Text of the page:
This post is a timeline of events leading up to and resulting from the Triangle Shirtwaist Factory fire. These dates have been compiled by dramaturg Deja Dobbins.
1900 – Ladies Garment Workers Union (ILGWU) is founded in New York City.
1900 – Blanck and Isaac Harris found the Triangle Waist Company on Wooster Street in New York City.
July 13, 1900 – Asch’s plans for a new building at Greene St. and Washington Place are approved by the city.
January 15, 1901 – The Asch Building is constructed.
1901 – The Triangle Shirtwaist Company moves into the eighth floor of the Asch Building
1908 – The Triangle Shirtwaist Company has expanded to include the ninth and tenth floors of the Asch building as well as the eighth.
June 1909 – A fire prevention expert writes to the Triangle Shirtwaist Company asking for a meeting about improving safety measures. The meeting does not take place.
September 1909 – Citing heinous working conditions, twelve hour shifts with only a half-hour lunch break and no overtime pay, dangerous machinery, and poor ventilation in the workplace, The ILGWU Local 25 calls for a strike against the Triangle Shirtwaist Company.
November 1909-Dec 1909 – The spirit of the strike spreads to other shirtwaist manufactures throughout the city. Up to 30,000 women workers participated in the strike demanding safer working conditions.
February 1910 – Strikers agree to a settlement that would result in a slight wage increase for the strikers. However, no changes to better working conditions were made. The union’s demands to improve fire safety were never met.
October 15, 1910 – The Triangle Shirtwaist Company factory at the Asch Building passes a routine fire inspection.
November 25, 1910 – After many garment factory fires, one in Newark kills 25 workers, raising more calls for improved fire prevention in the industry.
January 15, 1911 – More than a ton of fabric scraps is picked up from the Triangle Shirtwaist Factory. It is the last time that such scraps are removed from the building, and the accumulation of fabrics cuttings over the next two months would provide fuel for the fire.
March 16, 1911 – A fire safety report warns that many New York City buildings lack “even the most indispensable precautions necessary.”
March 25, 1911 – Day of the Fire
March 26-April 2, 1911 – The bodies of those who died in the fire were taken to a pier on 26th Street and the East River. Thousands of people lined up to identify the bodies of loved ones. After a week, all but seven were identified.
April 2, 1911 – The National Women’s Trade Union League organizes a meeting at the Metropolitan Opera House at which thousands of women vote to press the New York State legislature for new labor and fire safety laws.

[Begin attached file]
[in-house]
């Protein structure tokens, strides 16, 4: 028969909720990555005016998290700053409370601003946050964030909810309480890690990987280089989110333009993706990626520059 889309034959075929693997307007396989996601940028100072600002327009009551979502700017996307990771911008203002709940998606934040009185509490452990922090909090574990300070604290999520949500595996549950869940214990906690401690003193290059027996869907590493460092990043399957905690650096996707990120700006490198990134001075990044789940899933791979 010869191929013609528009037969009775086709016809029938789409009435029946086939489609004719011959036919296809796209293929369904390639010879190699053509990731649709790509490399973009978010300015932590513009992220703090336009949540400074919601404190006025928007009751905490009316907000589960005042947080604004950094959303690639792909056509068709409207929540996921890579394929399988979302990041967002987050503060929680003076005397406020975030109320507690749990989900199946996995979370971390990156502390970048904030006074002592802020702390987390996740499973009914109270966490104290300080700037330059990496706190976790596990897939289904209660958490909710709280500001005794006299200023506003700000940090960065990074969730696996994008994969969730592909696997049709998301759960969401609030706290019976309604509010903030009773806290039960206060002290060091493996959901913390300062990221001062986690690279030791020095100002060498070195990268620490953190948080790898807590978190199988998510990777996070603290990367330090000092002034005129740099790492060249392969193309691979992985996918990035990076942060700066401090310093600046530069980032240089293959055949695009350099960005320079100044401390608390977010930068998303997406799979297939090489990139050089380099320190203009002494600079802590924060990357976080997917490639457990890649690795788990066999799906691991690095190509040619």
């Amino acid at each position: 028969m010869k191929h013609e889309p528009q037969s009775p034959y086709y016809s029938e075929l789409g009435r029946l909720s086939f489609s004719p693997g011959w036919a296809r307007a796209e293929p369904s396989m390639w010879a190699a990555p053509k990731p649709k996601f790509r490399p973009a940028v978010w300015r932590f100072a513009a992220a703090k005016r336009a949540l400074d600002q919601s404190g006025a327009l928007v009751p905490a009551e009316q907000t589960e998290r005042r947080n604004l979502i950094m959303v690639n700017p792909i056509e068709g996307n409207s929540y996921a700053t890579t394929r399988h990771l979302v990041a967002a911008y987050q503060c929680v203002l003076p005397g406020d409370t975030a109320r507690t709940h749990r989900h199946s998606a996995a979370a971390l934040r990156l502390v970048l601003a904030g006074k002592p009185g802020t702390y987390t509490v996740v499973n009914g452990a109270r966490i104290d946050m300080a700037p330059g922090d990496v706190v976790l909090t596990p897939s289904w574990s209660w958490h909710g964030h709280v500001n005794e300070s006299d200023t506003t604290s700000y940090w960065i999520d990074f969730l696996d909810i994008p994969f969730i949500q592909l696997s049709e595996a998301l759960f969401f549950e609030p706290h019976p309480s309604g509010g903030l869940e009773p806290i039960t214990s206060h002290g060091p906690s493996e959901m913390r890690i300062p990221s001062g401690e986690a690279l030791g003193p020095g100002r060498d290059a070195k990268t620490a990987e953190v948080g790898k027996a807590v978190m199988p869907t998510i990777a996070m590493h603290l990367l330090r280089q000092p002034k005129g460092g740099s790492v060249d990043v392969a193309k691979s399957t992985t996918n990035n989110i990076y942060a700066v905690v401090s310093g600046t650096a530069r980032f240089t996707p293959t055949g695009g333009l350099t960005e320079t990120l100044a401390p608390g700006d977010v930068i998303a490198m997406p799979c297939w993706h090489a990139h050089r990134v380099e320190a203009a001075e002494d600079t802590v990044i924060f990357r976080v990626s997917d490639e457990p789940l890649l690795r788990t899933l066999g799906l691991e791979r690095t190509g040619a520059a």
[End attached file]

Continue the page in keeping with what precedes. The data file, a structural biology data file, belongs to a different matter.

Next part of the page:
April 5, 1911 – A funeral procession for the victims is held, organized by the ILGWU
April 11, 1911 – Triangle Factory owners Max Blanck and Isaac Harris are indicted on six counts of manslaughter for the deaths of two of the 146 workers who died in the fire.
June 30, 1911 – Inspired by the tragedy, the New York State legislature establishes the Factory Investigating Commission to investigate working conditions statewide.
December 4, 1911 – The trial of Blanck and Harris trial begins.
December 27, 1911 – Blanck and Harris are found not guilty
1912 – The New York State Legislature passes eight of the fifteen bills on working conditions that the Factory Investigating Commission founded in the wake of the fire recommends. The other seven, along with new protections, pass in later years.
August 20, 1913 – Blanck and Harris are found guilty of locking fire exit doors against workers in their new factory. Blanck is fined $25 and the chief justice apologizes for having to enforce the fine.
December 23, 1913 – Blanck shows off a lock to prevent employees from stealing goods, resulting in a warning from Chief Inspector John Kennedy about numerous safety violations in the factory.
1914 – 23 individual lawsuits that were filed in 1911 against Harris and Blanck are settled, with the owners agreeing to pay $75 per worker who died.
1991 – The site of the fire is declared a national landmark
February 22, 2001 – The last survivor of the Triangle Fire, Rose Freedman, dies at 107.
2010 – The final six previously unidentified victims of the Triangle Factory Fire are identified by researcher Michael Hirsch. They are:
- Josephine Cammarata, 17, who was engaged to be married on Easter Sunday;
- Dora Evans, 18, a Russian immigrant;
- Max Florin, 23, a Russian immigrant said to be engaged to a cousin of Triangle owner Max Blanck;
- Maria Lauletti, 33, who was survived by five children;
- Concetta Prestifilippo, 22, said to have been a cousin of Josephine Cammarata; and
- Fannie Rosen, 21, a Russian immigrant who had been in the country for six months and had worked at the Triangle factory for only two days.